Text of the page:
Introduction Top


Noncommunicable diseases (NCDs) are a major health and development challenges of the 21st century. NCDs were responsible for 39.5 million (70%) of the world's 56.4 million deaths in 2015. Cardiovascular diseases (CVD) were responsible for 45% of all NCD deaths.[1] In India, NCDs were responsible for 5.87 million deaths, accounting for 60% of all deaths in 2014.[2]

The Global Burden of Disease study reports mental and substance abuse disorders as the second leading cause of disability worldwide, accounting for approximately 21% of global disability burden. Major depressive disorder was a crucial contributor in developed and developing countries alike: it is the leading cause of years lived with disease in 56 countries including India, the second leading cause in 56 countries, and the third in 34 countries.[3]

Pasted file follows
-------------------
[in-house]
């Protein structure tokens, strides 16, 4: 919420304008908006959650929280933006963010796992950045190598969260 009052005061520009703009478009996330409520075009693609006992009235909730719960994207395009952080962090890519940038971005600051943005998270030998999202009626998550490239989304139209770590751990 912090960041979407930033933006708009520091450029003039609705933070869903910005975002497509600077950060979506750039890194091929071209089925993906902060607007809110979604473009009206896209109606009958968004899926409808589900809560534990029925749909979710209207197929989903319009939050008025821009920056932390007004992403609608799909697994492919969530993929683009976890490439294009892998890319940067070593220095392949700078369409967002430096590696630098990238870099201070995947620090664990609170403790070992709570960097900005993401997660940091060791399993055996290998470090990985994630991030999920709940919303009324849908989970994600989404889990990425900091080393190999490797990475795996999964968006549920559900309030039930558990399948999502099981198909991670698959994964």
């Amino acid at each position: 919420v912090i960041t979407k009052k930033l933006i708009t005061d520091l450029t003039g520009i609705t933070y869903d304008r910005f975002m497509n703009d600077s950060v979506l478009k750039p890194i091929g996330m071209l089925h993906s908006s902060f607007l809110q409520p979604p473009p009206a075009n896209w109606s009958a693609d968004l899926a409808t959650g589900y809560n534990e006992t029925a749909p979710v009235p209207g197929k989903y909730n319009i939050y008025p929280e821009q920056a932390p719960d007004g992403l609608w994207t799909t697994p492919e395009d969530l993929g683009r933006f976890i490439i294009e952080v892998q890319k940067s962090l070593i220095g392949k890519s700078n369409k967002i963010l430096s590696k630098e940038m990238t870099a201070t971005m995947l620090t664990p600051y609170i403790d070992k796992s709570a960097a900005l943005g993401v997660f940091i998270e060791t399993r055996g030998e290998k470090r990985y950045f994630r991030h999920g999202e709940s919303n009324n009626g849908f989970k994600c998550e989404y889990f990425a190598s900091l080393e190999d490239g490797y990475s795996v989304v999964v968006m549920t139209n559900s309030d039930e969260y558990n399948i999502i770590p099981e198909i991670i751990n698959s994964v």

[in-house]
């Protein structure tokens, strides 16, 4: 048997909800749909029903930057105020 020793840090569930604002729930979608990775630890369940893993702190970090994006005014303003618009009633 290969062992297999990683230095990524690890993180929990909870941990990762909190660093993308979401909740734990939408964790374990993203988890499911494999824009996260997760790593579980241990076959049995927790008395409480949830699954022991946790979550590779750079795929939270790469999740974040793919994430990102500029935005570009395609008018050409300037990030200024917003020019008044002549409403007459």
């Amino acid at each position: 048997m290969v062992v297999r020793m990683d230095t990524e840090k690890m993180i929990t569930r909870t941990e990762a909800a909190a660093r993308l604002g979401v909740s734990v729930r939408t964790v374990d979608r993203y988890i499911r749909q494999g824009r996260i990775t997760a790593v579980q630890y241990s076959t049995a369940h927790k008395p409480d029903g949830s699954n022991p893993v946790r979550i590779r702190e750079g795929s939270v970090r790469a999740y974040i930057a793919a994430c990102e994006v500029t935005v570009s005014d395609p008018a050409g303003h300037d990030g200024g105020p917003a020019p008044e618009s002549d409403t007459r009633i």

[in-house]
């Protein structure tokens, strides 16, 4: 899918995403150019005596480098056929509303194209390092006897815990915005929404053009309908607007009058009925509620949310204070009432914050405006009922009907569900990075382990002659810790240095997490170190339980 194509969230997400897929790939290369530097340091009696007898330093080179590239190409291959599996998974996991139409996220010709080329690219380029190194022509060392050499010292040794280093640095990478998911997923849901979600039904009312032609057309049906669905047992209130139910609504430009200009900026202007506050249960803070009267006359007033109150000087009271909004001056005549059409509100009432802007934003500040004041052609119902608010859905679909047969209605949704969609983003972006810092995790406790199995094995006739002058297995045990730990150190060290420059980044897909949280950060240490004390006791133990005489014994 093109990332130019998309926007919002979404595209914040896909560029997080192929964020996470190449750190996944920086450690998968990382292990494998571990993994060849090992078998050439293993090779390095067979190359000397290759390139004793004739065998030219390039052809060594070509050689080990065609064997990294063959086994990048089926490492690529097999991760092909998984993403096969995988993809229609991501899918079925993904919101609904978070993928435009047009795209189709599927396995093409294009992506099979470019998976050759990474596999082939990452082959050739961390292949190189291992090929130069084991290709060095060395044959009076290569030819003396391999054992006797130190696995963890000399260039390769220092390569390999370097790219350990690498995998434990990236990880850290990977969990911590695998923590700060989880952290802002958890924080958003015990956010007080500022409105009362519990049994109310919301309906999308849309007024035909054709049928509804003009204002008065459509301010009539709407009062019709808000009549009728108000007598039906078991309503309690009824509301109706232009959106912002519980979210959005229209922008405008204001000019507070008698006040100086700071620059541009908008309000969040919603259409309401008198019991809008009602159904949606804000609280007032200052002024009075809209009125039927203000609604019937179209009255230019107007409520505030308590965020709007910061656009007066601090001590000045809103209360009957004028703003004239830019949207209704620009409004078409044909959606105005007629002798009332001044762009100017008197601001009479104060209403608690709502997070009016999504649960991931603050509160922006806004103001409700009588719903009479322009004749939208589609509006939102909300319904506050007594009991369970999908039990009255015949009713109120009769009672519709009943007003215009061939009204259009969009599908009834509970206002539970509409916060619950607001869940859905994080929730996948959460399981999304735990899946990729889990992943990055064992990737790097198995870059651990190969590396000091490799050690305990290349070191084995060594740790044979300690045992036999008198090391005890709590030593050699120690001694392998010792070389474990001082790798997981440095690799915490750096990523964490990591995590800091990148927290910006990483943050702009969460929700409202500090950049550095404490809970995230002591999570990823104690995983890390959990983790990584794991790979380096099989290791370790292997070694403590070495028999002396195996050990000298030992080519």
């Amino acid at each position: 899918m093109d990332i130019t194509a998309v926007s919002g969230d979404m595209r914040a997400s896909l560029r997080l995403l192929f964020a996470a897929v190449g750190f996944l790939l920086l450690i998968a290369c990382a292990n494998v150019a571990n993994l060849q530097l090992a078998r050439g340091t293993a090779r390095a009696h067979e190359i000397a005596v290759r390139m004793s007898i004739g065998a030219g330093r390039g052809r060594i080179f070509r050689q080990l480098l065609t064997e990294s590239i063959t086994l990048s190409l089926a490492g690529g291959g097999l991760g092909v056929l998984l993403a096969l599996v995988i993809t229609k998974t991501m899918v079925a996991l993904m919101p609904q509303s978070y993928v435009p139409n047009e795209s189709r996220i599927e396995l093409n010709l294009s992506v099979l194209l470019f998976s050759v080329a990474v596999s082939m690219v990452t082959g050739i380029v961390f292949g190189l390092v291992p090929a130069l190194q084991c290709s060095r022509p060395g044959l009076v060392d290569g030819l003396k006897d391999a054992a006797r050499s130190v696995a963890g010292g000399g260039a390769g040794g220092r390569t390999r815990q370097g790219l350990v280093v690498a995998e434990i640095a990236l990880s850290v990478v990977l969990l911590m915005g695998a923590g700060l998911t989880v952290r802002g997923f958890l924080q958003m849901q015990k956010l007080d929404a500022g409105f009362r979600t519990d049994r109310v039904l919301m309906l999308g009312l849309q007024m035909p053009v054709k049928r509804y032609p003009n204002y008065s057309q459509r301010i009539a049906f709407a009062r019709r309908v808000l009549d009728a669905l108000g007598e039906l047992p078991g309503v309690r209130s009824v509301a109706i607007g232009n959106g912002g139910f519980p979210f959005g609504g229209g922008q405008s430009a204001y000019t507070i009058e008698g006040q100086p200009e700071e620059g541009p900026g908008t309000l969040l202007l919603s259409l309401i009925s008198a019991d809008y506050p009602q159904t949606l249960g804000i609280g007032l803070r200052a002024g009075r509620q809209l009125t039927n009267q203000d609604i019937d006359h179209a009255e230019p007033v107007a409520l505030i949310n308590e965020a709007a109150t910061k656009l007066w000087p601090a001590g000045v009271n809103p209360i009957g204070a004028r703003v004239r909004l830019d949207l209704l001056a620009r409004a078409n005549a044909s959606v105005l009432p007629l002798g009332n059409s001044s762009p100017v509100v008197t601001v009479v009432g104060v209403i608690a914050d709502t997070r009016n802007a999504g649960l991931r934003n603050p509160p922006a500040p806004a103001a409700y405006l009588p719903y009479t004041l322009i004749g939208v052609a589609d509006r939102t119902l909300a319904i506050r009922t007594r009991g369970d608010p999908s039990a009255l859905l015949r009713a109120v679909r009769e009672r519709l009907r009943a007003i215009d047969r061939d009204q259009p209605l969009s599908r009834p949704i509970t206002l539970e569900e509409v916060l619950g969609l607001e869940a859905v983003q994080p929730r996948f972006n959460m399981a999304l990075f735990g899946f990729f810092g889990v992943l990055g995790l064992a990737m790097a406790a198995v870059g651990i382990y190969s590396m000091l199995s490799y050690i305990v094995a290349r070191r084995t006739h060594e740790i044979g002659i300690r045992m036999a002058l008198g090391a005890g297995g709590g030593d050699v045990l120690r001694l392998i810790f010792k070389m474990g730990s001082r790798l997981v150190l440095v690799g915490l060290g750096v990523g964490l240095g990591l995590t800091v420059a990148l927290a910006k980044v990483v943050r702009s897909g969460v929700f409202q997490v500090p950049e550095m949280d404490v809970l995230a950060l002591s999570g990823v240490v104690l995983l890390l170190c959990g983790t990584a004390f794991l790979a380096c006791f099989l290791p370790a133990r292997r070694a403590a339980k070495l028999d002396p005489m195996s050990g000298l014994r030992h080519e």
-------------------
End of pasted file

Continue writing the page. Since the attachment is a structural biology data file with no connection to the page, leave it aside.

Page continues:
Mental disorders, especially depression, frequently co-occur with CVD. About 22%–33% of patients with CVD have clinical depression.[4] Results from studies done in tertiary care centers showed that about 23%–25% of patients with CVD had a diagnosable psychiatric syndrome.[5],[6] The relationship between CVD and mental illness is bidirectional patients with CVD are at greater risk for depression, and patients with mental disorders are at greater risk for certain CVDs. Poor mental health can be a biological precursor to or a consequence of NCDs, and it can exacerbate NCD behavioral risk factors such as unhealthy diet, physical inactivity, tobacco use, and excess alcohol use.[7] Individuals with depression are less likely to adhere to prescribed medication and health-promoting practices. Further, individuals with mental illness are likely to receive less care in nonmental health treatment settings.[4] A cohort study done in Denmark, Finland, and Sweden report that individuals with mental disorders live 8–20 years fewer than the general population and usually die from causes such as NCDs (CVD, cancer, and pulmonary disease). The causes of death among patients with mental illness are similar to the causes of death in the general population.[8]